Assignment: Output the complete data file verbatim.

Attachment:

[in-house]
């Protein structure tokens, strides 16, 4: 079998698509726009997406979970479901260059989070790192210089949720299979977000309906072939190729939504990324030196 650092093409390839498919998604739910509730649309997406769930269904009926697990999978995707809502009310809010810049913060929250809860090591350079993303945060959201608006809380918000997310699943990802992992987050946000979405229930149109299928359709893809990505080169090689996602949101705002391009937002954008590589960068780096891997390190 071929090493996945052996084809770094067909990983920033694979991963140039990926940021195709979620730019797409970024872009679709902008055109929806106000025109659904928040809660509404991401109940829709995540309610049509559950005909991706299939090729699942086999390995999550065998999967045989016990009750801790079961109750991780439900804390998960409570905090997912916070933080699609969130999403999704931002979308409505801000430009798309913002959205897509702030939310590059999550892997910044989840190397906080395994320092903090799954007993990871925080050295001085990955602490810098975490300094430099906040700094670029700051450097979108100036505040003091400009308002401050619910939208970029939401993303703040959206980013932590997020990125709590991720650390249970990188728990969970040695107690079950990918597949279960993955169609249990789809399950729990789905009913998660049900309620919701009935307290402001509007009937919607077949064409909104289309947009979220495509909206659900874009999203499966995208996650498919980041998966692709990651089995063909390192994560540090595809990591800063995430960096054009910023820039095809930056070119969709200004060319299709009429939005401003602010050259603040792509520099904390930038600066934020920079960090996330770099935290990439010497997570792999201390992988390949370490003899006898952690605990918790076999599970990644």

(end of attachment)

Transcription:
[in-house]
């Protein structure tokens, strides 16, 4: 079998698509726009997406979970479901260059989070790192210089949720299979977000309906072939190729939504990324030196 650092093409390839498919998604739910509730649309997406769930269904009926697990999978995707809502009310809010810049913060929250809860090591350079993303945060959201608006809380918000997310699943990802992992987050946000979405229930149109299928359709893809990505080169090689996602949101705002391009937002954008590589960068780096891997390190 071929090493996945052996084809770094067909990983920033694979991963140039990926940021195709979620730019797409970024872009679709902008055109929806106000025109659904928040809660509404991401109940829709995540309610049509559950005909991706299939090729699942086999390995999550065998999967045989016990009750801790079961109750991780439900804390998960409570905090997912916070933080699609969130999403999704931002979308409505801000430009798309913002959205897509702030939310590059999550892997910044989840190397906080395994320092903090799954007993990871925080050295001085990955602490810098975490300094430099906040700094670029700051450097979108100036505040003091400009308002401050619910939208970029939401993303703040959206980013932590997020990125709590991720650390249970990188728990969970040695107690079950990918597949279960993955169609249990789809399950729990789905009913998660049900309620919701009935307290402001509007009937919607077949064409909104289309947009979220495509909206659900874009999203499966995208996650498919980041998966692709990651089995063909390192994560540090595809990591800063995430960096054009910023820039095809930056070119969709200004060319299709009429939005401003602010050259603040792509520099904390930038600066934020920079960090996330770099935290990439010497997570792999201390992988390949370490003899006898952690605990918790076999599970990644």